More than a dozen candidates outlined their platforms and goals if elected at the Patrick County Young Professionals (PCYP) candidate forum held October 10 at the Star Theatre.
The three candidates vying for the Clerk of Court post — interim clerk Morgan Boothe and challengers Nancy Belcher and Erica Cipko Wade – each were among those addressing voters.
Interim Clerk of Court Morgan Boothe said she was hired in the clerk’s office in 2017 and has worked in every department within the office over her six-year tenure.
Since being appointed interim clerk by Patrick County Circuit Court Judge Marcus Brinks, Boothe said the office has come a long way since November, in part because of the staff.
“I couldn’t have made all of these changes and cleaned up and caught up all that we did without them. I’m truly grateful for their support throughout this year, and I think that speaks volumes that they are in my corner,” she said.
Boothe said she thinks she’s the most qualified candidate for the position because of her experiences working in the office for six years as a Deputy Clerk plus one year serving as interim Clerk of Court.
“I am the most qualified to continue what I’m already doing. I have actual clerk experience, and I think that sets me apart from the others,” she said. “I have upgraded our office quite a bit in just one year, and I have many plans for the years to come that would benefit the citizens of Patrick County if elected.”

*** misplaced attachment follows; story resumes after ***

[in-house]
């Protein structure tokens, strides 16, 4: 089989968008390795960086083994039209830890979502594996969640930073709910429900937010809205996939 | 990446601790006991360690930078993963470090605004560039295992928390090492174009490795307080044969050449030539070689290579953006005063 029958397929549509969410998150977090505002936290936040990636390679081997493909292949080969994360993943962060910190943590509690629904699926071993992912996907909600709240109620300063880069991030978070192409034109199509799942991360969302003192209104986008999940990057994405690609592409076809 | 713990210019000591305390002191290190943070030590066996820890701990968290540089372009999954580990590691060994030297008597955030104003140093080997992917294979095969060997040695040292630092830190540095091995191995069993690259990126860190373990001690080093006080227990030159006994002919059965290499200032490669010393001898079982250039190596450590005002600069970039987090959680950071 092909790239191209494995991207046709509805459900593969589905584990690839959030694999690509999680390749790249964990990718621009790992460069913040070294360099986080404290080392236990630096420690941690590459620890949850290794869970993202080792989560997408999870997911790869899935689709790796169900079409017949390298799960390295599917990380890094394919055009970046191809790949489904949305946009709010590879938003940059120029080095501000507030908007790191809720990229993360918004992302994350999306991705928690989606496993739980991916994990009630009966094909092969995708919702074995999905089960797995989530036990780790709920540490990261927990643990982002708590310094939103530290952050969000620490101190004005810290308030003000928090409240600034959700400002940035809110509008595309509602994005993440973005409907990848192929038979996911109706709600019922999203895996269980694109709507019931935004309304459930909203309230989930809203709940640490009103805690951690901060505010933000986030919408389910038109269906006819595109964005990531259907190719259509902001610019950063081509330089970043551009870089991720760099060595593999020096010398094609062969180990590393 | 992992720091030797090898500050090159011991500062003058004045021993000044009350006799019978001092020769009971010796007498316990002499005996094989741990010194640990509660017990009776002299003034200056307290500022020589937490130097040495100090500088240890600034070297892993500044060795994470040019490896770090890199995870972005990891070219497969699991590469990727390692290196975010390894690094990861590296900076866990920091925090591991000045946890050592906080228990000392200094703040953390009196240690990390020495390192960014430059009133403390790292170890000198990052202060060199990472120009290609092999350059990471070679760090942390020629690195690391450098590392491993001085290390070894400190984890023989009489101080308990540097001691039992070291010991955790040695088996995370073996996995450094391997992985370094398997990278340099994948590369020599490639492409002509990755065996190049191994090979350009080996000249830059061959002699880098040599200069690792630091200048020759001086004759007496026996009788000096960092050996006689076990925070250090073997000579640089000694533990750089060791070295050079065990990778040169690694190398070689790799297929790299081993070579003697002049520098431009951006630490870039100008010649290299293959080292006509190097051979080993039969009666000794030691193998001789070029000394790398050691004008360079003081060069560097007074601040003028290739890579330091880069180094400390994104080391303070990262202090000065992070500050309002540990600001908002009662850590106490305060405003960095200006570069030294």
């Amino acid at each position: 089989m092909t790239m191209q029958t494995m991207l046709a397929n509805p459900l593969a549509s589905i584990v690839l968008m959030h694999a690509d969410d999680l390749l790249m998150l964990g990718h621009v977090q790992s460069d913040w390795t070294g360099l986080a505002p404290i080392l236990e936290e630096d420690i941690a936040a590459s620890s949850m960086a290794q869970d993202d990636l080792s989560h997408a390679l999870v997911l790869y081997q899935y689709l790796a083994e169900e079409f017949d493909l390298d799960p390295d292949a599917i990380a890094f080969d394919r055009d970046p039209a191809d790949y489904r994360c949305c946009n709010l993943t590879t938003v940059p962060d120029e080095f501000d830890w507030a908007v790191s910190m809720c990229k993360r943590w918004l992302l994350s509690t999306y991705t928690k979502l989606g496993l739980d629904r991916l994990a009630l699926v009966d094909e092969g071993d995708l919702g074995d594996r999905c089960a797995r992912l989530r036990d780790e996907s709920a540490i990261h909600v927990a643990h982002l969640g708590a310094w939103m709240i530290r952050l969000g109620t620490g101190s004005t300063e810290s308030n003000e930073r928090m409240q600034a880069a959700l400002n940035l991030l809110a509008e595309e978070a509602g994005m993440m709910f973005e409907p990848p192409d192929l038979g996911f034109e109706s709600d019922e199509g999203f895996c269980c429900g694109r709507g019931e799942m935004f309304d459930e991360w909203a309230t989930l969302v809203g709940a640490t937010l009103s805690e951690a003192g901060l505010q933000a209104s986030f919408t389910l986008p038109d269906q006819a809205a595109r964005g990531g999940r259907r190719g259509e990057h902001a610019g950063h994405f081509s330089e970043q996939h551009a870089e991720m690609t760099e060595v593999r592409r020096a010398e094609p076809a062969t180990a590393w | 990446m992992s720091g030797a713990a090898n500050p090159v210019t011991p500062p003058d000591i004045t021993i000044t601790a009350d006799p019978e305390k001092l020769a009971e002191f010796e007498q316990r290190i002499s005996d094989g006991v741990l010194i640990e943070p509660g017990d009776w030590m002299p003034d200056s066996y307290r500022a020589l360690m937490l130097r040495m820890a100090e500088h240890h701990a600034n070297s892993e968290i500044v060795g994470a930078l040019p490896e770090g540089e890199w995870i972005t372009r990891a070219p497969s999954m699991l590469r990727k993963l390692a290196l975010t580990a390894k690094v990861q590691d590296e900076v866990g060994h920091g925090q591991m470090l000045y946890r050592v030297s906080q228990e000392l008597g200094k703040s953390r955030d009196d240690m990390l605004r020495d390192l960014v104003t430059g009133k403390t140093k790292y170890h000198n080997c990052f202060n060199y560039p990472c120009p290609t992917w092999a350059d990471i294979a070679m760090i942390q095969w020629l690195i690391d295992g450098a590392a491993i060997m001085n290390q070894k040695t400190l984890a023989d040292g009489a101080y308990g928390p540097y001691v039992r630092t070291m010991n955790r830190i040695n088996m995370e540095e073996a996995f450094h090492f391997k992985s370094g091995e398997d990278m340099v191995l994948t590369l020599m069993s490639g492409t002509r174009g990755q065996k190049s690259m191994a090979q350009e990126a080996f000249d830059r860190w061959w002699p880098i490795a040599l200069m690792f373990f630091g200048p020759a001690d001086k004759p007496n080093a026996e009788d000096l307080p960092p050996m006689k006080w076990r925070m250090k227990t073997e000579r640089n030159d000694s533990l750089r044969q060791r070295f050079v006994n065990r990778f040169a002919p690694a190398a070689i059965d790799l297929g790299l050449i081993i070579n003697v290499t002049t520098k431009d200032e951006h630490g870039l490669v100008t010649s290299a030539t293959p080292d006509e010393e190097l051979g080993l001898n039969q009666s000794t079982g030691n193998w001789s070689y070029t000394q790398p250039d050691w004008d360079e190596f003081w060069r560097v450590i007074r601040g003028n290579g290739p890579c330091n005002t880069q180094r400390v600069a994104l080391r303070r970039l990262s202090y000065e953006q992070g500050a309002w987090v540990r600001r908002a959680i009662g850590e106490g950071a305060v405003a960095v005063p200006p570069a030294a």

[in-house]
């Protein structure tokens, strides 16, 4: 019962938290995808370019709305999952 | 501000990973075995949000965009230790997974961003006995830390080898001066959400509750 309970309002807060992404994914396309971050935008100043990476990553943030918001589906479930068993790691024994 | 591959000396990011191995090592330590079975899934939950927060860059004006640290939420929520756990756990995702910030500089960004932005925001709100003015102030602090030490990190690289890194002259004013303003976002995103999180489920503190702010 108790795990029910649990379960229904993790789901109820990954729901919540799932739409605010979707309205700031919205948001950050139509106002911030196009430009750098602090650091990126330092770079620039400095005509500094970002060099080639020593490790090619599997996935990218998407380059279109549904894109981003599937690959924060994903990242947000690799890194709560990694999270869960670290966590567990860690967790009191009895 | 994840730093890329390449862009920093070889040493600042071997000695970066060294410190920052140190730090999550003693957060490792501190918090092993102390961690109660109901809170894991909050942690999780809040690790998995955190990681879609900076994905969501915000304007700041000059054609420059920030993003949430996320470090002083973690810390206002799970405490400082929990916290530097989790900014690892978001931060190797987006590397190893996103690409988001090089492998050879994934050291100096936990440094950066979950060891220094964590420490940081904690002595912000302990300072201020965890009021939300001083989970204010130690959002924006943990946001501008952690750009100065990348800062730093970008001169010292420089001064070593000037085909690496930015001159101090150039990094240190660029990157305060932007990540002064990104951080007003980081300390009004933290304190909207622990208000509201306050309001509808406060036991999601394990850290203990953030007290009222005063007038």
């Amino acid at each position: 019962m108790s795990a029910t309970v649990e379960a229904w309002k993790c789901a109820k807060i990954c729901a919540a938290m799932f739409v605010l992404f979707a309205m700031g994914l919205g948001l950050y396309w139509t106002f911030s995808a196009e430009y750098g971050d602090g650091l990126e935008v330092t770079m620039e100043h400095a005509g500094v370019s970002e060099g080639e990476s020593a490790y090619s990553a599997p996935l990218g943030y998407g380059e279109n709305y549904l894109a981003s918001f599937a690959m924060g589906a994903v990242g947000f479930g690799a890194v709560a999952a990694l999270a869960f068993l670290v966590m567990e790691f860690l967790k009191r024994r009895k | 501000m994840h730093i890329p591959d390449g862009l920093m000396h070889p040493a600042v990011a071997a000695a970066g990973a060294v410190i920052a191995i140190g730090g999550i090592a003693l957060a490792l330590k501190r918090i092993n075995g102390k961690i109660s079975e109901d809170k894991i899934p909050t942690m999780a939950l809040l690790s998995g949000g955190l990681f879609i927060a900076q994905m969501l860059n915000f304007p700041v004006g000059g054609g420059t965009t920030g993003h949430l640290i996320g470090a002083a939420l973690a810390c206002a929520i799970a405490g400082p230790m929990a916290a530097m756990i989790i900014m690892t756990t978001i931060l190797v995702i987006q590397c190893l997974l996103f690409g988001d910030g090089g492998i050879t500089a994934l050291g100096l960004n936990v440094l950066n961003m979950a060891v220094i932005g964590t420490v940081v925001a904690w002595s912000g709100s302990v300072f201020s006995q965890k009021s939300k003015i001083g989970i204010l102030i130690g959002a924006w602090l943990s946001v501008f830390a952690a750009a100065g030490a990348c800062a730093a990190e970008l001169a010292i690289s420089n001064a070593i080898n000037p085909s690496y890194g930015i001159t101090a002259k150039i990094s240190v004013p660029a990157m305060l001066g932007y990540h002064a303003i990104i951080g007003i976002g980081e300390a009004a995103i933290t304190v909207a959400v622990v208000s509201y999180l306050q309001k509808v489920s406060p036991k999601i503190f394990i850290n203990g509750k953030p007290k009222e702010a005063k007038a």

The frustration experienced by Belcher and her colleagues prompted her decision to seek the post, Belcher said.
“I wanted to be able to fill that void. The clerks are doing a good job for what they know,” Belcher said. “However, they don’t know what they don’t know, and having worked in this field for 25 years, I have seen, and I have experienced, the good, the bad, and the ugly.”
Regarding Brinks’ appointment of Boothe as interim clerk, Belcher cited section 24.2—228.1 of the Virginia Code, and then explained that “in layman’s terms, because most of us don’t have law degrees, that simply means that Judge Brinks was mandated by law to choose Ms. Boothe.”
Belcher added this was but one example of how her 25 years of experience can come into play.
While she knows the law and has worked with some of the best attorneys, Belcher said she lacks in-office experience, but she believes that is not always a bad thing.
“We got bit last time because of in-office experience. Let’s not let that happen again,” she said of retired clerk Sherri Hazlewood, who had many legal concerns.
Some goals Belcher has for the clerk’s office include improving customer service and imparting and sharing the knowledge she has gathered over the last 25 years with the clerks, so they can better understand the legal system as a whole.
“Because the mistakes that are happening, they continue to happen. It impedes the justice procedures,” she said.
Wade said the journey of seeking the post has been eye-opening.